* STAGE *
"Good and Bad Places"?
Broadway tickets at TickCo. Get the best available Mary Poppins tickets as well as tickets to Wicked and Disney's High School Musical tickets.
[ Thoughts about design, while directing Oleanna ]
"set" pages in the showcases directory (Hamlet, and etc.)
* film techniques (shot, screen directions and so on.)
Scenography is the practice of making theatre including sets, costumes and texts from a theoretical and practical point of view. Scenographers work from the premise of a space that is constructed, apdated, transformed and filled. The role of the scenographer is analogous to that of the dramaturg.
from script pages: Units, segments, beats -- and "performing set" (new book's title) 1574412124 U. of Texas
total directing (stage + screen)
Set vs. Stage
* picasa semio album :
You probably will find the thoughts on design in many textbooks...scenographics.com ScenoGraphics
Sceno-Graphic Techniques by W. Oren Parker; Southern Illinois University Press, 1987
Mielziner: Master of Modern Stage Design (Hardcover) 0823088235
Directions and "Matrix of Emotions":
a. primary (vertical):
positive - negative connotations (in theatre terms -- reversed. action is gravitating to Down Stage, i.e. "up" dramatically)!
up (good) and down (bad)
b. secondary (horizontal):
right and left ( stage right = + and left = - )
.... Down Stage Right is most dramatic (possitive?)
Acting Areas and Focal Points
Stage Left (SL): Left side of the stage from the performer's perspective facing the audience.
Stage Right (SR): Right side of the stage from the performer's perspective facing the audience.
Downstage (DS): This would be the part of the stage closest to the audience. You would consider it the front of the stage.
Upstage (US): This would be the part of the stage farthest from the audience. You would consider it the rear of the stage.
Center Stage (CS or C): This one is self explanatory.
Off-stage: This refers to the area just off the main performing area of the stage.
The above terms can be combined for a more descriptive location on the stage. For example:
Downstage Left (DSL): Would be downstage (front area of stage nearest the audience) and stage left.
Other common stage position terms and abbreviations are
Downstage Right (DSR)
Downstage Center (DSC)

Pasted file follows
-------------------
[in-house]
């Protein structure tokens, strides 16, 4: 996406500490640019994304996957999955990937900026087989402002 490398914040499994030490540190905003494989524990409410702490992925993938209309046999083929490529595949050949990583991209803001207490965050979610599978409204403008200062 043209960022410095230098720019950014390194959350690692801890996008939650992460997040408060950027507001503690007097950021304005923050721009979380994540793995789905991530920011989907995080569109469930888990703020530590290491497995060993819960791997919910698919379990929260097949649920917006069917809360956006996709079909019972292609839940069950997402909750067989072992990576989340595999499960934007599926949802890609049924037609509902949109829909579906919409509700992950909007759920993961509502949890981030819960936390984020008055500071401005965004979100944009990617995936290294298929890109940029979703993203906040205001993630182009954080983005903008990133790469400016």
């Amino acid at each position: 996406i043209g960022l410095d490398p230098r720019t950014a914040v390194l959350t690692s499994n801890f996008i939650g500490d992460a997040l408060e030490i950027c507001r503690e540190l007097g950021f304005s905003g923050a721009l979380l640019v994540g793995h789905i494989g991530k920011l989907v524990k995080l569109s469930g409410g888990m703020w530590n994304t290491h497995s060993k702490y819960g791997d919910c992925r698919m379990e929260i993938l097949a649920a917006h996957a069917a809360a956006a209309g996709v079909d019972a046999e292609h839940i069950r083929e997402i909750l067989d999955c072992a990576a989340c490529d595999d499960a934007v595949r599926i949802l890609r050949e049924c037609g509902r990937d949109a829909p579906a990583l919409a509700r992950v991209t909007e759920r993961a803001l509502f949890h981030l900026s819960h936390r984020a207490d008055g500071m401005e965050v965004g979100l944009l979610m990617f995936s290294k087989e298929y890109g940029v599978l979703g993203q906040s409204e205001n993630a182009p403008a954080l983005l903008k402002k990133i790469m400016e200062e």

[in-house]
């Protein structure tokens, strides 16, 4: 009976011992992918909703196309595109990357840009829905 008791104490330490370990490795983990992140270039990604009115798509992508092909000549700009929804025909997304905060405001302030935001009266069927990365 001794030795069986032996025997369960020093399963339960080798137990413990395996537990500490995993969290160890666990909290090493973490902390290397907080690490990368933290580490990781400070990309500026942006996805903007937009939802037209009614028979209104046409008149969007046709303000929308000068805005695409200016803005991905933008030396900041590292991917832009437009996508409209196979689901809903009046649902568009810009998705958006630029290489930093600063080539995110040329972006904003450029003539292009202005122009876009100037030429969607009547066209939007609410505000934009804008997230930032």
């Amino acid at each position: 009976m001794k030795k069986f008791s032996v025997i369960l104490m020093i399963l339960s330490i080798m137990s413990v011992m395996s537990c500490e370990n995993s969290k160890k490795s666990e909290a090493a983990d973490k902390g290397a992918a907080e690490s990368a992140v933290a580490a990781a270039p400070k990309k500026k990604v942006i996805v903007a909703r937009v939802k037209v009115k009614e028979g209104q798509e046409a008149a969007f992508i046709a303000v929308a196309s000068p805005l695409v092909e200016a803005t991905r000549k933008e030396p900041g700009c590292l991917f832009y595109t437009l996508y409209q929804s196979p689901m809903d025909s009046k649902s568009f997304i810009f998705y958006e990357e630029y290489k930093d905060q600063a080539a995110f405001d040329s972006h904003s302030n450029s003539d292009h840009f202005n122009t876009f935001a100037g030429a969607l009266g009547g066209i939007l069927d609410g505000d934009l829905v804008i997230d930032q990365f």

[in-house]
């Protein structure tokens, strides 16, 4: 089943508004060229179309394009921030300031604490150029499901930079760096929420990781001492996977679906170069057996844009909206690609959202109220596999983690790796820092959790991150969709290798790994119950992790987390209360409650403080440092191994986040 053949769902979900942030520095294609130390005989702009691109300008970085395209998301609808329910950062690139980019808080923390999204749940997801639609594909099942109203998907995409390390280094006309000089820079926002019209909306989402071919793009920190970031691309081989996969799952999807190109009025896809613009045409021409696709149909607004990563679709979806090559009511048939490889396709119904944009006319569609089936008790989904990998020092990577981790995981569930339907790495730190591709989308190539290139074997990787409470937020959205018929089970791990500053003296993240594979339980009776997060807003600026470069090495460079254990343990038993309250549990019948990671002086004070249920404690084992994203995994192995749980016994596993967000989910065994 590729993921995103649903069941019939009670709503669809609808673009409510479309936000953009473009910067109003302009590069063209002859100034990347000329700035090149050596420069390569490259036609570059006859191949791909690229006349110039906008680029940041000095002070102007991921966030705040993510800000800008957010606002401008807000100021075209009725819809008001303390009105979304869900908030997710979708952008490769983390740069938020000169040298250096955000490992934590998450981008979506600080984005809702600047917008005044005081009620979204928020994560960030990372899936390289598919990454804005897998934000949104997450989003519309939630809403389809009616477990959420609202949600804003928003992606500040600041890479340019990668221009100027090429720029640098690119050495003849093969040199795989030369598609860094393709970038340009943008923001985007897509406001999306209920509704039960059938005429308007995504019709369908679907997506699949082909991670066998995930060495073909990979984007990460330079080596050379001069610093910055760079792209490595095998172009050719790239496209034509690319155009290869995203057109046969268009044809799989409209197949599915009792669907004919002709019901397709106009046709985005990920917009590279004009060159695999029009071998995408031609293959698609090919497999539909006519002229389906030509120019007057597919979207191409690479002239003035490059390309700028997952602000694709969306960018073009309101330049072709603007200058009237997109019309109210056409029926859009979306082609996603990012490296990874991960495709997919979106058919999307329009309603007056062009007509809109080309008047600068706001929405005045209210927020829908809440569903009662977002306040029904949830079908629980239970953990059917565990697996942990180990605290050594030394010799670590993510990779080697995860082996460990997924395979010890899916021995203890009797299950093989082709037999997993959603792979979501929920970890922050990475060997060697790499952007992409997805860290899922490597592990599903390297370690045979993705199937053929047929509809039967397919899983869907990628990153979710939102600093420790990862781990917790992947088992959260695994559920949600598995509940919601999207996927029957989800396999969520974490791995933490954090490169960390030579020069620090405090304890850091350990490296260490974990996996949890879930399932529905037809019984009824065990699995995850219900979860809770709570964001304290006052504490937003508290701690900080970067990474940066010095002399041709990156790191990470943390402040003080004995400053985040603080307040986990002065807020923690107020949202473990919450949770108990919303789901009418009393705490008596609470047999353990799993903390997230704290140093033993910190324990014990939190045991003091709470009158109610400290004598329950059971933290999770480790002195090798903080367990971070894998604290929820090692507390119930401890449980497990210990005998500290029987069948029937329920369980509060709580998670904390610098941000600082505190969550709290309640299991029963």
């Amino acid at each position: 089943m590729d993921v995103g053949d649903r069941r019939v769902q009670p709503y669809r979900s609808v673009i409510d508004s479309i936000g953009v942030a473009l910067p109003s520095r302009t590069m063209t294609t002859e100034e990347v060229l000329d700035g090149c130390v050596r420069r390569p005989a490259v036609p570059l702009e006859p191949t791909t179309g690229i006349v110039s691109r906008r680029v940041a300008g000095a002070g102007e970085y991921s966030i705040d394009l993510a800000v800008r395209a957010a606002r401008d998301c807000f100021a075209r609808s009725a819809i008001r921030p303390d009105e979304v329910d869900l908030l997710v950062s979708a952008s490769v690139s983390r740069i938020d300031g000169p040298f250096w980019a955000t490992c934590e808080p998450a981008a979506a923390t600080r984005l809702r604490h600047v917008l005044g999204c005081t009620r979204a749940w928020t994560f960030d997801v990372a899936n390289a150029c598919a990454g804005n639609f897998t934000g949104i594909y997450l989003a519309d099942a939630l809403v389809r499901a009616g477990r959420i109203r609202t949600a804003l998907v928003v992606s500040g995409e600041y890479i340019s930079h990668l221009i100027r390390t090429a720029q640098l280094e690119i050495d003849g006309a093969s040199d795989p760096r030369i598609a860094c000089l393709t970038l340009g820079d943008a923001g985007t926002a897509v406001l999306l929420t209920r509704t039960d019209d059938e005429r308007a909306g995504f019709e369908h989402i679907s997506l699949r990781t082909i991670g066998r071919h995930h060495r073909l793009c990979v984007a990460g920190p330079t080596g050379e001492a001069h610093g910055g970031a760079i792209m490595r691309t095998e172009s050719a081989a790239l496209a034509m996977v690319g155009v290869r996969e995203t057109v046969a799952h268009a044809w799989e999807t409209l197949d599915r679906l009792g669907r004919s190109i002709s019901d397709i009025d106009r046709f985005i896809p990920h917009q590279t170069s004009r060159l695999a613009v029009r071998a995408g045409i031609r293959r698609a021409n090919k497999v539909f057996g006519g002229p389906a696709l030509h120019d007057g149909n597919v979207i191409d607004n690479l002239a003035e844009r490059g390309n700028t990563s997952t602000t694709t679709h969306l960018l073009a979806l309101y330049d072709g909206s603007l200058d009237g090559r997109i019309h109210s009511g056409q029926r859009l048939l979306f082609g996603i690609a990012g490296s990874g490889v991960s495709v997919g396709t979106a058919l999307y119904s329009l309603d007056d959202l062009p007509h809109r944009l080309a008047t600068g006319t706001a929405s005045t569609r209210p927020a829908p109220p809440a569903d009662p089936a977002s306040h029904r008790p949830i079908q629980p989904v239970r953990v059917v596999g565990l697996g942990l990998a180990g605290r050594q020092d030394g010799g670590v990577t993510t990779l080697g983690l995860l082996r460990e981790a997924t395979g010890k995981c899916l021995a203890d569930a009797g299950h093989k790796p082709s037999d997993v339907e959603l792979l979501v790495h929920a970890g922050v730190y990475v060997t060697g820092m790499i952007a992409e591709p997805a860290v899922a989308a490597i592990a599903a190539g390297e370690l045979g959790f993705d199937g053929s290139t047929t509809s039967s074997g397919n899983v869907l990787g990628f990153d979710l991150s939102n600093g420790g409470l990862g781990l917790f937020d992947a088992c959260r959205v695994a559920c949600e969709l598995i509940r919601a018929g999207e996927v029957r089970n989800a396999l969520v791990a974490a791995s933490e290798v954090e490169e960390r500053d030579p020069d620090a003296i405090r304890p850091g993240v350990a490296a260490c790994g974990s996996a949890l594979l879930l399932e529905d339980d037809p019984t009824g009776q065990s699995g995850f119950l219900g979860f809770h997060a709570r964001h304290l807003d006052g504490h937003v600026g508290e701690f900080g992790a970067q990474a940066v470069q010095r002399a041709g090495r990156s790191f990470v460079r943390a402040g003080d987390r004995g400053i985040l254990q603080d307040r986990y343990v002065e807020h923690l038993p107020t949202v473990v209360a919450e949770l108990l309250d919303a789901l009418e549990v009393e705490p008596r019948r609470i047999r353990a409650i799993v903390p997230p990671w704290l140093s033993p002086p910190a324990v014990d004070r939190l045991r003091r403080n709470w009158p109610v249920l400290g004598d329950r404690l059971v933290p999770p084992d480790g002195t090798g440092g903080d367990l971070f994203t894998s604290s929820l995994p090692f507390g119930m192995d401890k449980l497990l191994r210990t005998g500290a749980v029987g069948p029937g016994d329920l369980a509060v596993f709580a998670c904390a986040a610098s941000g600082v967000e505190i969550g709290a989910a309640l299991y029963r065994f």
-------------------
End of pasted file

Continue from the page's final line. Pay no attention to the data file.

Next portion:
Off-stage Left (OSL)
Off-stage Right (OSR)
Upstage Left (USL)
Upstage Right (USR)
Upstage Center (USC) NOTES:
principles of design or principles of art - Certain qualities inherent in the choice and arrangement of elements of art in the production of a work of art. Artists "design" their works to varying degrees by controlling and ordering the elements of art. Considering the principles is especially useful in analyzing ways in which a work is pleasing in formal ways. How any work exhibits applications of these principles can further or modify other characteristics of a work as well.
Some principles overlap or oppose others, and some are viewed as more important, more ideal, more relevant or irrelevant (or even undesirable) than others. So it is understandable that various authorities' lists of principles differ one from another. Several authorities do not include the concepts marked here with an asterisk (*). The primary reason for this variation appears to be disagreement about whether principles are ideals — concepts found in the best designs / art — or design issues we benefit from understanding and considering in order to more thoughtfully produce, understand, and judge art and design. The trend is toward the second point of view. After all, there are needs for both the beautiful and the grotesque, the polished and the rough, and exceptions to many rules.
See articles about each of the principles of design / art:
balance (the several kinds: symmetry, asymmetry, and radial)
emphasis (largely synonymous with dominance)
eurythmy * (a combination of harmony, proportion, and movement)
harmony * (compare to unity, tension, and variety)
horror vacui * (in contrast to limitation, and emphasis or dominance, the principle most often cited as undesirable)
limitation * (in contrast to horror vacui, and emphasis or dominance)
pattern (often paired with rhythm)
rhythm (often paired with pattern)
tension * (compare to unity, harmony, and variety)
unity (largely synonymous with coherence and homogeneity)
variety (often contrasted with unity)
2007 An online course supplement * Film-North * Anatoly Antohin * eCitations
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Theatre DIRECTING amazon [ 3. Director ]
http://www.scenography.co.uk [ * ]